Generally, it’s not in the financial services industry’s best interest to admit to prolonged sideways trending or bear markets. It’s much more attractive for business purposes, to preach never-ending long-term bull cycles. And that’s just not the real world.

So what is this “sequence of returns” risk?

Per Jim C. Otar, author of the seminal book “Unveiling the Retirement Myth,” and creator of the Otar Retirement Calculator:

“The most important thing in a distribution portfolio is the sequence of returns. In this context, luck refers to the timing of the start your retirement relative to a secular (long-term) trend. If you are lucky, the start of your retirement coincides with the start of a secular bull market and you experience a favorable sequence of returns during the initial years of retirement.”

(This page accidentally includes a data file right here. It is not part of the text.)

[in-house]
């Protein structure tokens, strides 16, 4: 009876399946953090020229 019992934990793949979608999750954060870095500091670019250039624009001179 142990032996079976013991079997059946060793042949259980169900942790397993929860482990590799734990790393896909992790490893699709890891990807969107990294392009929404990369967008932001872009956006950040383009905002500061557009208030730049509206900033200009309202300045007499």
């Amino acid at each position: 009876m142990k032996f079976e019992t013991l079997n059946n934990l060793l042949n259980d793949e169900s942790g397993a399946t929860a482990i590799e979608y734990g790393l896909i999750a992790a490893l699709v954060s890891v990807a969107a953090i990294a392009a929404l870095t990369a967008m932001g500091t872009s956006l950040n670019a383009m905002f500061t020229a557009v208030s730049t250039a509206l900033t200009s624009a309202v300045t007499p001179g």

I fear those who retire in 2013 will face formidable challenges preserving the longevity of their assets earmarked to generate ongoing retirement income. Here’s why:

  •  You are not retiring into a new, long-term bull market no matter what you hear in the media. The Shiller P/E, a longer-term price/earnings analysis which shakes out fluctuations in business cycles over ten-year rolling periods. As of April 8, 2013, the Shiller P/E was 23.37.  Going back as far as 1890, secular bull markets have never been born from these levels, so why would it be any different this time? Long-term bull cycles begin at much lower stock market valuations.  Retirees in the year 2000, now in their tenth year, or those fully retiring today, face great risk or the possibility of running out of money before they run out of life. 
  • Future returns of fixed income (bonds) are going to face formidable headwinds. Bonds, the anchor of retiree portfolios will most likely face principal risk and/or lower future yields, which will pressure retire portfolio withdrawal rates.